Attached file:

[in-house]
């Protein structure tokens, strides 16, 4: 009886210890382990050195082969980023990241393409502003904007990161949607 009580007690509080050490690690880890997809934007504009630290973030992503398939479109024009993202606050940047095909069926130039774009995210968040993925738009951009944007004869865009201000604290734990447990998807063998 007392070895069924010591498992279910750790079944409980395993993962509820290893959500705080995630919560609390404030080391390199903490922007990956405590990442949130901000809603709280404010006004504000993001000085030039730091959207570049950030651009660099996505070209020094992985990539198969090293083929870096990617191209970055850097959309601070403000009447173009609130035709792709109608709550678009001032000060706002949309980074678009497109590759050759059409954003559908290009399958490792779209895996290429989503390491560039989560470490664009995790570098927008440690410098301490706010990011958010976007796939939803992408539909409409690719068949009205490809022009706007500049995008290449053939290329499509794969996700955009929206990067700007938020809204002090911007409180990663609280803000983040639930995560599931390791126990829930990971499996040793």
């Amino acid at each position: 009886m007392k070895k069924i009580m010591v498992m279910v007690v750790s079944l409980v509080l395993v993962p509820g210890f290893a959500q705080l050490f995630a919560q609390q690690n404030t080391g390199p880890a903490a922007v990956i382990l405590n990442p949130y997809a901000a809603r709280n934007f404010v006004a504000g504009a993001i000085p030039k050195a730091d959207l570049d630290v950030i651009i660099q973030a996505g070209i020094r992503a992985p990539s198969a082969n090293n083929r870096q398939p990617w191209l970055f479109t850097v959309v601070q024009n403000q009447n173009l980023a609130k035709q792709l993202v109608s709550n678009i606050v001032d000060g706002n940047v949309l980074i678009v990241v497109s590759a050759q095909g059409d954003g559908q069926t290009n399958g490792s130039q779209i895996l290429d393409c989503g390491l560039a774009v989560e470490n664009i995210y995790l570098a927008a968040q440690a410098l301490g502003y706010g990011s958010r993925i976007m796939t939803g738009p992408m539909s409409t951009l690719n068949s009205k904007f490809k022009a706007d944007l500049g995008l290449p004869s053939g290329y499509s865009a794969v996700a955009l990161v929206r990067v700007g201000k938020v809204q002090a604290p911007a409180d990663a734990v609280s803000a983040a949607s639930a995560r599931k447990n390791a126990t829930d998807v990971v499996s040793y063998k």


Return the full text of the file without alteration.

[in-house]
């Protein structure tokens, strides 16, 4: 009886210890382990050195082969980023990241393409502003904007990161949607 009580007690509080050490690690880890997809934007504009630290973030992503398939479109024009993202606050940047095909069926130039774009995210968040993925738009951009944007004869865009201000604290734990447990998807063998 007392070895069924010591498992279910750790079944409980395993993962509820290893959500705080995630919560609390404030080391390199903490922007990956405590990442949130901000809603709280404010006004504000993001000085030039730091959207570049950030651009660099996505070209020094992985990539198969090293083929870096990617191209970055850097959309601070403000009447173009609130035709792709109608709550678009001032000060706002949309980074678009497109590759050759059409954003559908290009399958490792779209895996290429989503390491560039989560470490664009995790570098927008440690410098301490706010990011958010976007796939939803992408539909409409690719068949009205490809022009706007500049995008290449053939290329499509794969996700955009929206990067700007938020809204002090911007409180990663609280803000983040639930995560599931390791126990829930990971499996040793």
């Amino acid at each position: 009886m007392k070895k069924i009580m010591v498992m279910v007690v750790s079944l409980v509080l395993v993962p509820g210890f290893a959500q705080l050490f995630a919560q609390q690690n404030t080391g390199p880890a903490a922007v990956i382990l405590n990442p949130y997809a901000a809603r709280n934007f404010v006004a504000g504009a993001i000085p030039k050195a730091d959207l570049d630290v950030i651009i660099q973030a996505g070209i020094r992503a992985p990539s198969a082969n090293n083929r870096q398939p990617w191209l970055f479109t850097v959309v601070q024009n403000q009447n173009l980023a609130k035709q792709l993202v109608s709550n678009i606050v001032d000060g706002n940047v949309l980074i678009v990241v497109s590759a050759q095909g059409d954003g559908q069926t290009n399958g490792s130039q779209i895996l290429d393409c989503g390491l560039a774009v989560e470490n664009i995210y995790l570098a927008a968040q440690a410098l301490g502003y706010g990011s958010r993925i976007m796939t939803g738009p992408m539909s409409t951009l690719n068949s009205k904007f490809k022009a706007d944007l500049g995008l290449p004869s053939g290329y499509s865009a794969v996700a955009l990161v929206r990067v700007g201000k938020v809204q002090a604290p911007a409180d990663a734990v609280s803000a983040a949607s639930a995560r599931k447990n390791a126990t829930d998807v990971v499996s040793y063998k």